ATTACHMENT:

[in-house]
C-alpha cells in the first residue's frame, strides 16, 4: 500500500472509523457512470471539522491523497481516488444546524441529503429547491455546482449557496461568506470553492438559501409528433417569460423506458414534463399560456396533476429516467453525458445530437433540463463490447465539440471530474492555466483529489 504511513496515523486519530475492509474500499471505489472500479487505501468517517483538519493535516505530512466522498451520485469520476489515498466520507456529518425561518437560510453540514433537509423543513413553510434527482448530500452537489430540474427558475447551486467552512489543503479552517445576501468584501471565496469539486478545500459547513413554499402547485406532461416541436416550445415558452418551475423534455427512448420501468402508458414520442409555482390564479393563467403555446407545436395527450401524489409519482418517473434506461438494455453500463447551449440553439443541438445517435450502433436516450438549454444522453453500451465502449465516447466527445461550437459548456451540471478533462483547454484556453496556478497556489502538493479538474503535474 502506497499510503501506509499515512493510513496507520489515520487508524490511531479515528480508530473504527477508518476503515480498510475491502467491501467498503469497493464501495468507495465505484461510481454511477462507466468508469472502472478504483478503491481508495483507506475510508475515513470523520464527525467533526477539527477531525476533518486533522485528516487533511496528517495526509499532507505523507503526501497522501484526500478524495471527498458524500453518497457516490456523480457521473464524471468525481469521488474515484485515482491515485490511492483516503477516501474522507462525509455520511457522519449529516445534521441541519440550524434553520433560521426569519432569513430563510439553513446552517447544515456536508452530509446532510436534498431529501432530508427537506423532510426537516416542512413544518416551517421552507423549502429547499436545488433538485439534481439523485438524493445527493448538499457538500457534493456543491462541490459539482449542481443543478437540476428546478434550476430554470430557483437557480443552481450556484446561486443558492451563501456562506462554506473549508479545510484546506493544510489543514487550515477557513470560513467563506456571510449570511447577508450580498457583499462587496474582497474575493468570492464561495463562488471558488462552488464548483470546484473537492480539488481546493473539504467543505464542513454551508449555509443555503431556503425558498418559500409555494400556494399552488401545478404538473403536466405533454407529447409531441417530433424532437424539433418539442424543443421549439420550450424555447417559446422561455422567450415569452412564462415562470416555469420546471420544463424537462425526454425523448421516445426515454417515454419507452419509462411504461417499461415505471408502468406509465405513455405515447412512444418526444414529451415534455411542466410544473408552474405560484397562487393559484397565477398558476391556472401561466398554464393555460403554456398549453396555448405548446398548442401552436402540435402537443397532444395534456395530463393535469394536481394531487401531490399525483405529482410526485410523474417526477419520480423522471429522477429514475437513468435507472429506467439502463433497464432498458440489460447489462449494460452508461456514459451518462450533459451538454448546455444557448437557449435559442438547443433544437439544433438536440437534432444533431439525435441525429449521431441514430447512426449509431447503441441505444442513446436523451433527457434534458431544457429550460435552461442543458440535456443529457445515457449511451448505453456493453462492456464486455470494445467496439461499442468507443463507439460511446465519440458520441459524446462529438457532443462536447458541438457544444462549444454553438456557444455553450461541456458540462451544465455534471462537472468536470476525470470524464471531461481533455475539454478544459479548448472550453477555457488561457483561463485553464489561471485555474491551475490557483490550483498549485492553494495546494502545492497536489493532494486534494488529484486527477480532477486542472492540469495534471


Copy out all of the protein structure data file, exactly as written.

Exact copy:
[in-house]
C-alpha cells in the first residue's frame, strides 16, 4: 500500500472509523457512470471539522491523497481516488444546524441529503429547491455546482449557496461568506470553492438559501409528433417569460423506458414534463399560456396533476429516467453525458445530437433540463463490447465539440471530474492555466483529489 504511513496515523486519530475492509474500499471505489472500479487505501468517517483538519493535516505530512466522498451520485469520476489515498466520507456529518425561518437560510453540514433537509423543513413553510434527482448530500452537489430540474427558475447551486467552512489543503479552517445576501468584501471565496469539486478545500459547513413554499402547485406532461416541436416550445415558452418551475423534455427512448420501468402508458414520442409555482390564479393563467403555446407545436395527450401524489409519482418517473434506461438494455453500463447551449440553439443541438445517435450502433436516450438549454444522453453500451465502449465516447466527445461550437459548456451540471478533462483547454484556453496556478497556489502538493479538474503535474 502506497499510503501506509499515512493510513496507520489515520487508524490511531479515528480508530473504527477508518476503515480498510475491502467491501467498503469497493464501495468507495465505484461510481454511477462507466468508469472502472478504483478503491481508495483507506475510508475515513470523520464527525467533526477539527477531525476533518486533522485528516487533511496528517495526509499532507505523507503526501497522501484526500478524495471527498458524500453518497457516490456523480457521473464524471468525481469521488474515484485515482491515485490511492483516503477516501474522507462525509455520511457522519449529516445534521441541519440550524434553520433560521426569519432569513430563510439553513446552517447544515456536508452530509446532510436534498431529501432530508427537506423532510426537516416542512413544518416551517421552507423549502429547499436545488433538485439534481439523485438524493445527493448538499457538500457534493456543491462541490459539482449542481443543478437540476428546478434550476430554470430557483437557480443552481450556484446561486443558492451563501456562506462554506473549508479545510484546506493544510489543514487550515477557513470560513467563506456571510449570511447577508450580498457583499462587496474582497474575493468570492464561495463562488471558488462552488464548483470546484473537492480539488481546493473539504467543505464542513454551508449555509443555503431556503425558498418559500409555494400556494399552488401545478404538473403536466405533454407529447409531441417530433424532437424539433418539442424543443421549439420550450424555447417559446422561455422567450415569452412564462415562470416555469420546471420544463424537462425526454425523448421516445426515454417515454419507452419509462411504461417499461415505471408502468406509465405513455405515447412512444418526444414529451415534455411542466410544473408552474405560484397562487393559484397565477398558476391556472401561466398554464393555460403554456398549453396555448405548446398548442401552436402540435402537443397532444395534456395530463393535469394536481394531487401531490399525483405529482410526485410523474417526477419520480423522471429522477429514475437513468435507472429506467439502463433497464432498458440489460447489462449494460452508461456514459451518462450533459451538454448546455444557448437557449435559442438547443433544437439544433438536440437534432444533431439525435441525429449521431441514430447512426449509431447503441441505444442513446436523451433527457434534458431544457429550460435552461442543458440535456443529457445515457449511451448505453456493453462492456464486455470494445467496439461499442468507443463507439460511446465519440458520441459524446462529438457532443462536447458541438457544444462549444454553438456557444455553450461541456458540462451544465455534471462537472468536470476525470470524464471531461481533455475539454478544459479548448472550453477555457488561457483561463485553464489561471485555474491551475490557483490550483498549485492553494495546494502545492497536489493532494486534494488529484486527477480532477486542472492540469495534471